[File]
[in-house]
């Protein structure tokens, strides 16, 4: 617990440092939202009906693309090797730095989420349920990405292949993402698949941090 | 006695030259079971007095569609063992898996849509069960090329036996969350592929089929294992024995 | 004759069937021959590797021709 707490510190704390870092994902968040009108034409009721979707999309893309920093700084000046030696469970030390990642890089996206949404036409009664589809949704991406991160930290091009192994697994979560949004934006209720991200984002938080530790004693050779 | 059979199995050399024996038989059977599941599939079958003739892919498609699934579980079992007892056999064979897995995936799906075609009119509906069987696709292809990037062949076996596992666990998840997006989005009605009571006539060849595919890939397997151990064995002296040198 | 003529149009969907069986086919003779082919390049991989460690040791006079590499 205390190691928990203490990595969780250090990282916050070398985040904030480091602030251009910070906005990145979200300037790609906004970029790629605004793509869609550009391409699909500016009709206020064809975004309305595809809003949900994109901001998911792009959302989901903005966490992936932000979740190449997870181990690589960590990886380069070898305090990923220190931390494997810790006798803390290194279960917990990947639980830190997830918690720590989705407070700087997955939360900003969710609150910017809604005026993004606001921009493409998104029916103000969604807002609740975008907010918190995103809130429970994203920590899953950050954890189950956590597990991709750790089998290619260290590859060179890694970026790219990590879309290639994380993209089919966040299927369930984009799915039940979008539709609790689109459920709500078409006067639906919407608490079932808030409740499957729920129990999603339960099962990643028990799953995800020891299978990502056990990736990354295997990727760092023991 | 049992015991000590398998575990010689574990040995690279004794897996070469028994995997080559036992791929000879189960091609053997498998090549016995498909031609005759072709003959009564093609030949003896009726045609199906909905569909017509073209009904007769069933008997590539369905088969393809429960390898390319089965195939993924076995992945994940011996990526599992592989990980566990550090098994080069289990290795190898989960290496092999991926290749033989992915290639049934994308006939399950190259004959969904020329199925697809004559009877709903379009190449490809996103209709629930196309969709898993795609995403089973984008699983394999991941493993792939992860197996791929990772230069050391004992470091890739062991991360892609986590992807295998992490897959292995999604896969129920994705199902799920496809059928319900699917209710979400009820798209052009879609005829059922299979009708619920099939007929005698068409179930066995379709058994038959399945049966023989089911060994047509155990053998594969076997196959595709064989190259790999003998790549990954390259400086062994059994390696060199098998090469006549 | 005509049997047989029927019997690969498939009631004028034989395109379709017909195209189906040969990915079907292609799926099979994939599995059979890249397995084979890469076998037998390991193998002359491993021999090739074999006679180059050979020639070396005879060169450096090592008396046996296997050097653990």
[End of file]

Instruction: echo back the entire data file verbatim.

[in-house]
């Protein structure tokens, strides 16, 4: 617990440092939202009906693309090797730095989420349920990405292949993402698949941090 | 006695030259079971007095569609063992898996849509069960090329036996969350592929089929294992024995 | 004759069937021959590797021709 707490510190704390870092994902968040009108034409009721979707999309893309920093700084000046030696469970030390990642890089996206949404036409009664589809949704991406991160930290091009192994697994979560949004934006209720991200984002938080530790004693050779 | 059979199995050399024996038989059977599941599939079958003739892919498609699934579980079992007892056999064979897995995936799906075609009119509906069987696709292809990037062949076996596992666990998840997006989005009605009571006539060849595919890939397997151990064995002296040198 | 003529149009969907069986086919003779082919390049991989460690040791006079590499 205390190691928990203490990595969780250090990282916050070398985040904030480091602030251009910070906005990145979200300037790609906004970029790629605004793509869609550009391409699909500016009709206020064809975004309305595809809003949900994109901001998911792009959302989901903005966490992936932000979740190449997870181990690589960590990886380069070898305090990923220190931390494997810790006798803390290194279960917990990947639980830190997830918690720590989705407070700087997955939360900003969710609150910017809604005026993004606001921009493409998104029916103000969604807002609740975008907010918190995103809130429970994203920590899953950050954890189950956590597990991709750790089998290619260290590859060179890694970026790219990590879309290639994380993209089919966040299927369930984009799915039940979008539709609790689109459920709500078409006067639906919407608490079932808030409740499957729920129990999603339960099962990643028990799953995800020891299978990502056990990736990354295997990727760092023991 | 049992015991000590398998575990010689574990040995690279004794897996070469028994995997080559036992791929000879189960091609053997498998090549016995498909031609005759072709003959009564093609030949003896009726045609199906909905569909017509073209009904007769069933008997590539369905088969393809429960390898390319089965195939993924076995992945994940011996990526599992592989990980566990550090098994080069289990290795190898989960290496092999991926290749033989992915290639049934994308006939399950190259004959969904020329199925697809004559009877709903379009190449490809996103209709629930196309969709898993795609995403089973984008699983394999991941493993792939992860197996791929990772230069050391004992470091890739062991991360892609986590992807295998992490897959292995999604896969129920994705199902799920496809059928319900699917209710979400009820798209052009879609005829059922299979009708619920099939007929005698068409179930066995379709058994038959399945049966023989089911060994047509155990053998594969076997196959595709064989190259790999003998790549990954390259400086062994059994390696060199098998090469006549 | 005509049997047989029927019997690969498939009631004028034989395109379709017909195209189906040969990915079907292609799926099979994939599995059979890249397995084979890469076998037998390991193998002359491993021999090739074999006679180059050979020639070396005879060169450096090592008396046996296997050097653990």